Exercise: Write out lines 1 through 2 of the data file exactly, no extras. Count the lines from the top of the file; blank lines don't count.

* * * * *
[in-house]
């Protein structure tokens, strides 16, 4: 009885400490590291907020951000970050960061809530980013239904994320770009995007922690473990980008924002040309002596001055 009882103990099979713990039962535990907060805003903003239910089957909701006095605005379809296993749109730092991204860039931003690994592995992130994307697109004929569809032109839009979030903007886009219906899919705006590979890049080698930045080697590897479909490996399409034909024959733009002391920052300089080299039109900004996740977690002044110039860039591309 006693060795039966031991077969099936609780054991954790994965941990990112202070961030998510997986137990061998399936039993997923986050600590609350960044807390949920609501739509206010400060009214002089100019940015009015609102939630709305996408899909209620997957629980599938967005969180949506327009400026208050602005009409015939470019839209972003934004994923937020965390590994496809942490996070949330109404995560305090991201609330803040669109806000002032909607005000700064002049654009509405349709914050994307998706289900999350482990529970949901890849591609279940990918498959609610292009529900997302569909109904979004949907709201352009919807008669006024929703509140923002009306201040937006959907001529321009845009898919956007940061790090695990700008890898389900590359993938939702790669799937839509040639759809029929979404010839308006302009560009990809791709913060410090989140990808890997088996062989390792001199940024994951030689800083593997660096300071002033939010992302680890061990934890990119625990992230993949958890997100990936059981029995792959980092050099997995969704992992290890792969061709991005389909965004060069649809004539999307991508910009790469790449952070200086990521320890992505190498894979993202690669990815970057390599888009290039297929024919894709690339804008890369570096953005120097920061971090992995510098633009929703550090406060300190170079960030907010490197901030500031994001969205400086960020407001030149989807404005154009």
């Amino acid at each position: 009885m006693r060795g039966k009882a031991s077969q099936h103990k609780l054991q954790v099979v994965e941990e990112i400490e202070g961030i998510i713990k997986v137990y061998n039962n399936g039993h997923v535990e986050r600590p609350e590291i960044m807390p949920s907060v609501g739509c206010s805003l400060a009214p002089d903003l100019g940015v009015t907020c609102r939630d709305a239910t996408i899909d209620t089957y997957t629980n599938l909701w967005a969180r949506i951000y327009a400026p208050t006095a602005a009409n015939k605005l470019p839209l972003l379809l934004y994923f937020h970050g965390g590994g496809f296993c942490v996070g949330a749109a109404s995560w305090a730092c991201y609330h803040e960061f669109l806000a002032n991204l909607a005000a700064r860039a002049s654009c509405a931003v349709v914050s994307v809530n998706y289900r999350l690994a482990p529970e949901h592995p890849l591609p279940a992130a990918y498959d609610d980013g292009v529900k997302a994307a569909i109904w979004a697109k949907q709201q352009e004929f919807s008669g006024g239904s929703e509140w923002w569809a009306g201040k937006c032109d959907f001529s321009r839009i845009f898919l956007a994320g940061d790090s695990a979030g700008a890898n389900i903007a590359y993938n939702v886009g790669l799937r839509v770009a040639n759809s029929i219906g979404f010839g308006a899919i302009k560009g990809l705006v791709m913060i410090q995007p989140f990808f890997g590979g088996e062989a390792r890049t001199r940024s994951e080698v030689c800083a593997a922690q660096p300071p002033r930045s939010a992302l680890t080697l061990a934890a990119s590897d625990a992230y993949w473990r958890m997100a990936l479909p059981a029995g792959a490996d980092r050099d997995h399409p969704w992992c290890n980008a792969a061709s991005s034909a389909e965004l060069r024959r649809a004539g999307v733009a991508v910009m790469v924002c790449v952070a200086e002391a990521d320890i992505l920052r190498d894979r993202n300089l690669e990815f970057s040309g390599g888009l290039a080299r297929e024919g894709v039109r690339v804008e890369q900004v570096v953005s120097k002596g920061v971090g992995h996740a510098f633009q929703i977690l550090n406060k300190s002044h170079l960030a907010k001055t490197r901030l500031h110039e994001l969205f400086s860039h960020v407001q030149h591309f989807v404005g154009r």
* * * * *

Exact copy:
[in-house]
């Protein structure tokens, strides 16, 4: 009885400490590291907020951000970050960061809530980013239904994320770009995007922690473990980008924002040309002596001055 009882103990099979713990039962535990907060805003903003239910089957909701006095605005379809296993749109730092991204860039931003690994592995992130994307697109004929569809032109839009979030903007886009219906899919705006590979890049080698930045080697590897479909490996399409034909024959733009002391920052300089080299039109900004996740977690002044110039860039591309 006693060795039966031991077969099936609780054991954790994965941990990112202070961030998510997986137990061998399936039993997923986050600590609350960044807390949920609501739509206010400060009214002089100019940015009015609102939630709305996408899909209620997957629980599938967005969180949506327009400026208050602005009409015939470019839209972003934004994923937020965390590994496809942490996070949330109404995560305090991201609330803040669109806000002032909607005000700064002049654009509405349709914050994307998706289900999350482990529970949901890849591609279940990918498959609610292009529900997302569909109904979004949907709201352009919807008669006024929703509140923002009306201040937006959907001529321009845009898919956007940061790090695990700008890898389900590359993938939702790669799937839509040639759809029929979404010839308006302009560009990809791709913060410090989140990808890997088996062989390792001199940024994951030689800083593997660096300071002033939010992302680890061990934890990119625990992230993949958890997100990936059981029995792959980092050099997995969704992992290890792969061709991005389909965004060069649809004539999307991508910009790469790449952070200086990521320890992505190498894979993202690669990815970057390599888009290039297929024919894709690339804008890369570096953005120097920061971090992995510098633009929703550090406060300190170079960030907010490197901030500031994001969205400086960020407001030149989807404005154009």